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The restaurant experience goes beyond the food "The place I choose to eat depends on how I'm feeling that day."

The most interesting part of being in the food biz is the questions you get. They're all over the map. Everyone eats; everyone has opinions; everyone is curious.

The most common query asked while I'm wearing my dining critic hat: What's your favorite restaurant? And my eternal answer, which happens to be the absolute truth: I don't have one.

Here's the thing: Restaurant dining is not just about basic sustenance; it's a total experience, too. What the place looks like, its vibes -- its total ambience can be as important as the stuff on the plate.

And mood matters. Sometimes a patron wants elegance and clever, carefully considered cuisine. Sometimes a diner simply wants to be part of a casual scene and to eat something that goes down easy but is not an intellectual exercise.

Sometimes that patron wants to feel that he's one with the sophisticated, knowledgeable crowd that always seems to identify the next best thing. And sometimes he seeks out a place that reminds him of his childhood.

In Western New York, we're lucky to have restaurants that meet all these criteria. The place I choose to eat depends on how I'm feeling that day.

Voila -- that's my favorite restaurant of the moment.

And here's another question, this one directed to my role as food editor: Are you really a good cook? My immodest answer is yes.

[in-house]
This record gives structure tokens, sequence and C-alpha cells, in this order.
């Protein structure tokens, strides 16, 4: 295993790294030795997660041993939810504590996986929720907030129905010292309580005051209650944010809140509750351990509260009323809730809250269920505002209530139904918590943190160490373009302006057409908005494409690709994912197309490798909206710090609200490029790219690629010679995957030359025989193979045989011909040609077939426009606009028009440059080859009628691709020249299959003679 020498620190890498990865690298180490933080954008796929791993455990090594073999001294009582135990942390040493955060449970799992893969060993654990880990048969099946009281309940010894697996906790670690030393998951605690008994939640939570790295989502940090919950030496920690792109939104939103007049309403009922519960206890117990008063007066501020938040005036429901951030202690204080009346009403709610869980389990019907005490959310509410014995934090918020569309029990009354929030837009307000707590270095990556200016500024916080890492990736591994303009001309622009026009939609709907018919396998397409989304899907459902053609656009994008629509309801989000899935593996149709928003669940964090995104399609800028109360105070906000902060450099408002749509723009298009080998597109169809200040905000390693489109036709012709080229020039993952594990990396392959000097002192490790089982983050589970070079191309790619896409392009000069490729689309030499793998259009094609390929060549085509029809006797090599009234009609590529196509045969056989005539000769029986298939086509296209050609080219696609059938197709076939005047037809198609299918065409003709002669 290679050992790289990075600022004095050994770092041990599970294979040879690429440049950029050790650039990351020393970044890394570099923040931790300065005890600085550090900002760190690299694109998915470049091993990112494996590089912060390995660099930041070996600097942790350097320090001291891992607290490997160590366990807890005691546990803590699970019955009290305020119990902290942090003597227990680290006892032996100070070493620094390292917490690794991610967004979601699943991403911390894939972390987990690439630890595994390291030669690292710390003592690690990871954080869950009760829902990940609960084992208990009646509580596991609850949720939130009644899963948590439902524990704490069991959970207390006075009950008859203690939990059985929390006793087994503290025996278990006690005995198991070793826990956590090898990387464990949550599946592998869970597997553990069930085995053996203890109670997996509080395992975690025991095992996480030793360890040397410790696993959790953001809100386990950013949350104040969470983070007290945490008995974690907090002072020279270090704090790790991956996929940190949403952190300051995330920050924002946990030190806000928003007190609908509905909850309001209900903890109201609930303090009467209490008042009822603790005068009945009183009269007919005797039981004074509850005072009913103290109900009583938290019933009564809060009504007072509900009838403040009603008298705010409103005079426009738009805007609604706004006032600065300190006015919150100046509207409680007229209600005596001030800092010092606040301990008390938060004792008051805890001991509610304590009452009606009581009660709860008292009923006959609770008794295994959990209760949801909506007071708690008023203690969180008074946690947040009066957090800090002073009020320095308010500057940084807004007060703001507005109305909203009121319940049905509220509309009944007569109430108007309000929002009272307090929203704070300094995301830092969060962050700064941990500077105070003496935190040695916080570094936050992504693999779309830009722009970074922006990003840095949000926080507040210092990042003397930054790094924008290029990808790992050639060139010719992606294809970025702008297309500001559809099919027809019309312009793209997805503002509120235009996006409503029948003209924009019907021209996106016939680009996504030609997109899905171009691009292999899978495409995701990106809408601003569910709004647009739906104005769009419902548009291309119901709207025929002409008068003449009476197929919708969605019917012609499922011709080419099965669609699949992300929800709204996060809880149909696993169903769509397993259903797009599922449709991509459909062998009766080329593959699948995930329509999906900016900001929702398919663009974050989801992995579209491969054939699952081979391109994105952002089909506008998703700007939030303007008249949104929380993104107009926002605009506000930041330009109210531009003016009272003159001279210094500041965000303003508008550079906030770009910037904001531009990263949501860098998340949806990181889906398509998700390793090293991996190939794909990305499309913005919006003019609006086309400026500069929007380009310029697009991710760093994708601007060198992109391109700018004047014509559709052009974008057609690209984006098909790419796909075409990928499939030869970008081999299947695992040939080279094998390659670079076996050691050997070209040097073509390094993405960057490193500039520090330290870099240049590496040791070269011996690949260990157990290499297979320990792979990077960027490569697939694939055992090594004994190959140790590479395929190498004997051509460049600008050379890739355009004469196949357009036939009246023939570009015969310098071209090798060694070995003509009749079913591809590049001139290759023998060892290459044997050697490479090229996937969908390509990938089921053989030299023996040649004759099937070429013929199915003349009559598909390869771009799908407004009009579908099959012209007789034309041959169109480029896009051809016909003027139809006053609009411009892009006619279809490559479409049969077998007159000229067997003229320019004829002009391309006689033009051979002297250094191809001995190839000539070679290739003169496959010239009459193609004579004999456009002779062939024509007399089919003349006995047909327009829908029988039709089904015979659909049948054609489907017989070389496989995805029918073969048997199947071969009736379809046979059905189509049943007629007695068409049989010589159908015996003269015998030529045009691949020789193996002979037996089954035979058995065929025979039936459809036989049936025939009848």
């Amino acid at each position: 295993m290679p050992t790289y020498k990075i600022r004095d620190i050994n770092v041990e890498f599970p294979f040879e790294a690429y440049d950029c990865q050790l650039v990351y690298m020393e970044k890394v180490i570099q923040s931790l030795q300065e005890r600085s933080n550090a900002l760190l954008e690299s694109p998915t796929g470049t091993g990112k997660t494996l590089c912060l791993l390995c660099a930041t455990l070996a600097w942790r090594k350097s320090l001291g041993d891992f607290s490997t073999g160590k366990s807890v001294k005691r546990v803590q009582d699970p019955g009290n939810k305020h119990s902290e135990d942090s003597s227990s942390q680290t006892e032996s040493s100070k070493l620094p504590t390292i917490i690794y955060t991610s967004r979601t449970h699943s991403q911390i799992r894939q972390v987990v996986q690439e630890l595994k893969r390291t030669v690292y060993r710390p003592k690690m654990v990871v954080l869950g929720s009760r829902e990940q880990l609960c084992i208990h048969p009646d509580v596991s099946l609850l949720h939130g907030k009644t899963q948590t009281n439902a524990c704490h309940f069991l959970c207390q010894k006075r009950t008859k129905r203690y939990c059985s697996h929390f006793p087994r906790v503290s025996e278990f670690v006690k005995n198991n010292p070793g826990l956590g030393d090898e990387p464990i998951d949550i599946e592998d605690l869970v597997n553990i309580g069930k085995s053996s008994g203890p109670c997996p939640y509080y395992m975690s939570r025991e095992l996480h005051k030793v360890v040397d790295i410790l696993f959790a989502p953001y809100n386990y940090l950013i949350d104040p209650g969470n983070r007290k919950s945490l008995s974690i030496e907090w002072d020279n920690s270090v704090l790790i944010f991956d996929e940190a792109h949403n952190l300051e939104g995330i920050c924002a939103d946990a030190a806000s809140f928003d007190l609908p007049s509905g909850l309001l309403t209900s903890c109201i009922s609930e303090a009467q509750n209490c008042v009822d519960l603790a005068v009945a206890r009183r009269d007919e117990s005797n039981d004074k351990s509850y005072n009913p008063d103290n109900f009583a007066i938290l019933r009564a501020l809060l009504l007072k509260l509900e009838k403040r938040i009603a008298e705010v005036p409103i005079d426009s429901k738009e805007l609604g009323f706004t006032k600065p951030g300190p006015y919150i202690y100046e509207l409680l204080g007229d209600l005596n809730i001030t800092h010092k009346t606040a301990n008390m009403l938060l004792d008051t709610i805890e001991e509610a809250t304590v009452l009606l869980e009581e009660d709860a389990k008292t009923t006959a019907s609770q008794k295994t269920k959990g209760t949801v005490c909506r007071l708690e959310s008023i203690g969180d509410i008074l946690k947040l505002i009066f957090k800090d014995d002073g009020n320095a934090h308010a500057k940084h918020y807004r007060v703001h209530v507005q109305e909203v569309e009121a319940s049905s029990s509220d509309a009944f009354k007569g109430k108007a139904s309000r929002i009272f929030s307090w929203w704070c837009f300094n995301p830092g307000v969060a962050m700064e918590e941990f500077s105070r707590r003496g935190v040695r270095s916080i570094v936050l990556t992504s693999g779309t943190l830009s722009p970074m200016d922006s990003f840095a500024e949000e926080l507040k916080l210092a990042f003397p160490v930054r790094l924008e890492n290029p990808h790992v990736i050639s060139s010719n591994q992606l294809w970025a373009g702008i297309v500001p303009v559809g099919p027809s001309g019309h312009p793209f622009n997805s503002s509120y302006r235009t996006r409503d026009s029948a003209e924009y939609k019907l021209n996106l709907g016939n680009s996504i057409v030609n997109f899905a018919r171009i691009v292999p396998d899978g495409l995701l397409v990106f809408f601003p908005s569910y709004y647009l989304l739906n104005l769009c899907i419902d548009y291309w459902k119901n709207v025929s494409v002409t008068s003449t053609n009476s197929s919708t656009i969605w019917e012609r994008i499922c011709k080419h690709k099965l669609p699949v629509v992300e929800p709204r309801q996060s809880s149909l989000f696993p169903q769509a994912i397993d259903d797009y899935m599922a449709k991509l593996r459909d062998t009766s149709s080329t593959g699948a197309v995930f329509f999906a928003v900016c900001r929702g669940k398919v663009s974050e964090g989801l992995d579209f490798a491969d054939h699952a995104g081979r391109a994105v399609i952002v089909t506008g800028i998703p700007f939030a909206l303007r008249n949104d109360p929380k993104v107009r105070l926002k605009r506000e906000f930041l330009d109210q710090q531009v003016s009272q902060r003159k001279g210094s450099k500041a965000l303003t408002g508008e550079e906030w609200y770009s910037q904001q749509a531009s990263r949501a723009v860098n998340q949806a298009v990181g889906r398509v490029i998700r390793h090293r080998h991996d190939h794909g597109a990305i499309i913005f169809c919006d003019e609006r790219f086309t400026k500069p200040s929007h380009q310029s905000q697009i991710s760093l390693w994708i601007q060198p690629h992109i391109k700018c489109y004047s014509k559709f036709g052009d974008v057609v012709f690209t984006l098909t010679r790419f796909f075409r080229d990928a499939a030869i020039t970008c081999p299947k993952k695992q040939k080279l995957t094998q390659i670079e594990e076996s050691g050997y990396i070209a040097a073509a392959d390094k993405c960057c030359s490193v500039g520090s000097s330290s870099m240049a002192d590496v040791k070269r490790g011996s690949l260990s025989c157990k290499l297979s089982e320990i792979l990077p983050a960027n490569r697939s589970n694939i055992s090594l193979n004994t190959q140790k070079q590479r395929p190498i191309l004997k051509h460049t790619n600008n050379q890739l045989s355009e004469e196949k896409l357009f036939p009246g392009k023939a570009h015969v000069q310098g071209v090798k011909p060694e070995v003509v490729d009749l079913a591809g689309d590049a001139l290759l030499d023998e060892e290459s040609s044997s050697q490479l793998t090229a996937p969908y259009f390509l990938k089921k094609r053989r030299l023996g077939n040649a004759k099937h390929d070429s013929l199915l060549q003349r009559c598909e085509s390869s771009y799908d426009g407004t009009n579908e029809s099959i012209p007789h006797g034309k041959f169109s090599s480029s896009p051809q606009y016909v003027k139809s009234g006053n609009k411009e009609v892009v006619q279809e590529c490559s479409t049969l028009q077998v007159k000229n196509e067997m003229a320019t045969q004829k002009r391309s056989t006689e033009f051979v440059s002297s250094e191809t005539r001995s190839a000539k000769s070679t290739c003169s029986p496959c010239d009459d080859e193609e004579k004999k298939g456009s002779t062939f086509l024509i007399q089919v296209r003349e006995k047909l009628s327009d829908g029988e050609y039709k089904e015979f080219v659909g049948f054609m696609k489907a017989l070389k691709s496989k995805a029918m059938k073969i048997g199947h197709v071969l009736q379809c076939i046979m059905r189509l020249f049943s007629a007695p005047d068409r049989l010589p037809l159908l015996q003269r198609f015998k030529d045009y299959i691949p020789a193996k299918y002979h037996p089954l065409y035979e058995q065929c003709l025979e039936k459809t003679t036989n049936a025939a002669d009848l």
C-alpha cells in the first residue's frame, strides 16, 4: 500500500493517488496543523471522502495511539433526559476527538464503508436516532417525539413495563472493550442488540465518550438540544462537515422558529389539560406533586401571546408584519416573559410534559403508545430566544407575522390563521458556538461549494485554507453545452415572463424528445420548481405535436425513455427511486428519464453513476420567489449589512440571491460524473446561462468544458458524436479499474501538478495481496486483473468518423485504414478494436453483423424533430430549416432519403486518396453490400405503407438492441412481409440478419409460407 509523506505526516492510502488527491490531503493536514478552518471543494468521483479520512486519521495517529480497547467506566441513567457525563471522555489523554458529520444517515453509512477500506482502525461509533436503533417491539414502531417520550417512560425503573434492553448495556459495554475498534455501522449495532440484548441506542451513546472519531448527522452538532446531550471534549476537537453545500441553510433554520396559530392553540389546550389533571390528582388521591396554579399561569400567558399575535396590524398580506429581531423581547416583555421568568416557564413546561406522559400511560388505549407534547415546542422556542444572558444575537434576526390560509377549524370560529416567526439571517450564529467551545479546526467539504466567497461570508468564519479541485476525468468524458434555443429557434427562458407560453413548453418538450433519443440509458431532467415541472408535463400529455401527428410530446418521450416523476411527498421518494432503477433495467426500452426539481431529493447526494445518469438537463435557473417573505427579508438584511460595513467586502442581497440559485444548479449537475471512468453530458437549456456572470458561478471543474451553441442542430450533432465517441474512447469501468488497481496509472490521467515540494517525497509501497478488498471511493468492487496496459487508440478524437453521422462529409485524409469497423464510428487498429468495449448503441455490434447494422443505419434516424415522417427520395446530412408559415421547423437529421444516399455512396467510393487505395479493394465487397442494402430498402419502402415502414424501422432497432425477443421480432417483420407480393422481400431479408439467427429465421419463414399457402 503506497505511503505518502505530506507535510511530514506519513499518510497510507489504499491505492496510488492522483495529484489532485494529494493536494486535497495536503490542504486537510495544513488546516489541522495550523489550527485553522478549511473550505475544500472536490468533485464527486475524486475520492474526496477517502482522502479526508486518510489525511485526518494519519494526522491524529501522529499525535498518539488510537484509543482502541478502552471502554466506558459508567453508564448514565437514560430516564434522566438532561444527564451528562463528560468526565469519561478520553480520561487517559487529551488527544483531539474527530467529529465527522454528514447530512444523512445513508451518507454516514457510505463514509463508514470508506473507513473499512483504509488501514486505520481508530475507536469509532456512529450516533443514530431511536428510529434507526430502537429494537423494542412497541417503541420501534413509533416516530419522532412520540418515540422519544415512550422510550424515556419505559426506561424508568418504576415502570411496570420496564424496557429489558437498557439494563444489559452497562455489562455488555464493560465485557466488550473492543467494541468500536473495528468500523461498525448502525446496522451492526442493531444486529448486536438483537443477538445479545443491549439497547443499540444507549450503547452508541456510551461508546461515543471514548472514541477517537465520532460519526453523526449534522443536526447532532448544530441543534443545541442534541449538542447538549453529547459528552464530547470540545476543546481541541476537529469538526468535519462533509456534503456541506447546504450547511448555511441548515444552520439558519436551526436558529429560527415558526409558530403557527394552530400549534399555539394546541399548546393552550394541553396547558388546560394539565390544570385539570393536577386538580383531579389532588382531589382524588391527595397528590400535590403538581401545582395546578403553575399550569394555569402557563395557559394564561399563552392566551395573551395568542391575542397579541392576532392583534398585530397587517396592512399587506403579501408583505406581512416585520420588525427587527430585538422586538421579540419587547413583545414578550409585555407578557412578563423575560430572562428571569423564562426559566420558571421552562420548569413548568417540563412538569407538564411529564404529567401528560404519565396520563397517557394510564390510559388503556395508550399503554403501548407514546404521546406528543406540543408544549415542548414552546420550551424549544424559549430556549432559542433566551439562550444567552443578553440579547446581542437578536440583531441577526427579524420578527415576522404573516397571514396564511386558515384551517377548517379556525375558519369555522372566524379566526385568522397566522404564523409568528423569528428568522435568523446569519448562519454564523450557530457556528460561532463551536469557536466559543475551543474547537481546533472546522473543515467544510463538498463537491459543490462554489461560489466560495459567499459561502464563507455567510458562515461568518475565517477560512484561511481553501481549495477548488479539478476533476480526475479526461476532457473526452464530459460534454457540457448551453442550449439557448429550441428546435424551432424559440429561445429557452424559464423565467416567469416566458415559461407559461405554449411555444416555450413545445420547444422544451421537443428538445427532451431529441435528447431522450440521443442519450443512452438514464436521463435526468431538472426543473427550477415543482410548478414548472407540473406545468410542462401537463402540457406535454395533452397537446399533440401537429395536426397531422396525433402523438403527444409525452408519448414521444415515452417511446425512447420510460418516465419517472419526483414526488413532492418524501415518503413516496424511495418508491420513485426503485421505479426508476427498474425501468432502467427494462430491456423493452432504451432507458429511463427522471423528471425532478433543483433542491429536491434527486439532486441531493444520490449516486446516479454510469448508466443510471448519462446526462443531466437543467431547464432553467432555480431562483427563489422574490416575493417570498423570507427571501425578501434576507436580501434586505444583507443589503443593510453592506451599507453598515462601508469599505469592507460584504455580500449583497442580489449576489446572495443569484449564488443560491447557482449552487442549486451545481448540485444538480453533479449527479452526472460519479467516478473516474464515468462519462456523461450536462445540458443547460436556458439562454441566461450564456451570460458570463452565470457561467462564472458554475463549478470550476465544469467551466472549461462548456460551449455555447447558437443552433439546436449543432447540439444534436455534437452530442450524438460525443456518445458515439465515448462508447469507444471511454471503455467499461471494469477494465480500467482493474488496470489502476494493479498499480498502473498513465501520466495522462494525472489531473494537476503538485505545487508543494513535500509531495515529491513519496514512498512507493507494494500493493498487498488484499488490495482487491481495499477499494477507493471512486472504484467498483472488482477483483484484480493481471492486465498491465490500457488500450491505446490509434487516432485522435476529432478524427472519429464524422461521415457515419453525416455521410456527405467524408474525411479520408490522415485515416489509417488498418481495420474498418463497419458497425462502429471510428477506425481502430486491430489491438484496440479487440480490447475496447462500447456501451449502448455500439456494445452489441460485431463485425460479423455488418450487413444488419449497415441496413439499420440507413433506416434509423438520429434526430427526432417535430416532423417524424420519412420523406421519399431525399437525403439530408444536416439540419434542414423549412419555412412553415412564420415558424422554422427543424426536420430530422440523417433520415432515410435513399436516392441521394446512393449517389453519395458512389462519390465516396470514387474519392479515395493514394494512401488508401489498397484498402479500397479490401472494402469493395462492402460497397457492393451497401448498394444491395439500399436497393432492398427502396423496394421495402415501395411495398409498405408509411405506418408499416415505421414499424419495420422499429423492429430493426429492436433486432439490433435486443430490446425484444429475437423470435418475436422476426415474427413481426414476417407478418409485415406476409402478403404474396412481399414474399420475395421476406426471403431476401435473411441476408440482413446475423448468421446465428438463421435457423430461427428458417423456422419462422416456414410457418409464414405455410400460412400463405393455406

I cook as often as my schedule permits. I also make mistakes when writing about it. As in last week's column, when I described revisiting a tomato sauce recipe that originated with Italian cooking teacher Marcella Hazan.

I forgot to give the recipe.

Now, some readers recognized what I was talking about. They love the recipe as much as I do. But most readers did not. That was dumb, and I'm sorry. So, here's the recipe. And please work fast. The time to do this is now. Winter is coming.

MARCELLA'S TOMATO SAUCE -- 2 pounds fresh ripe plum tomatoes; 1/4 pound butter; 1 medium yellow onion, peeled and halved; salt, and 1/4 teaspoon granulated sugar.

1) Wash tomatoes in cold water. Cut them in half lengthwise. Cook in a covered stockpot or saucepan until they have simmered for 10 minutes.

2) Puree the tomatoes through a food mill back into the pot. Add the butter, onion, 1 1/2 teaspoons salt and the sugar and cook at a slow but steady simmer, uncovered for 45 minutes. Taste and correct for salt. Discard the onion. Serve with pasta or gnocchi. Makes 6 servings.

More questions: Can I use canned tomatoes? Of course, but it is not the same thing. I wouldn't bother. If you insist, use 2 cups of tomatoes and start at Step Two.

And this: What can I use instead of a food mill? A food processor will work, but you will have to peel the tomatoes and remove seeds first. Skip Step One and just put the pureed tomatoes into the pot with the other ingredients.


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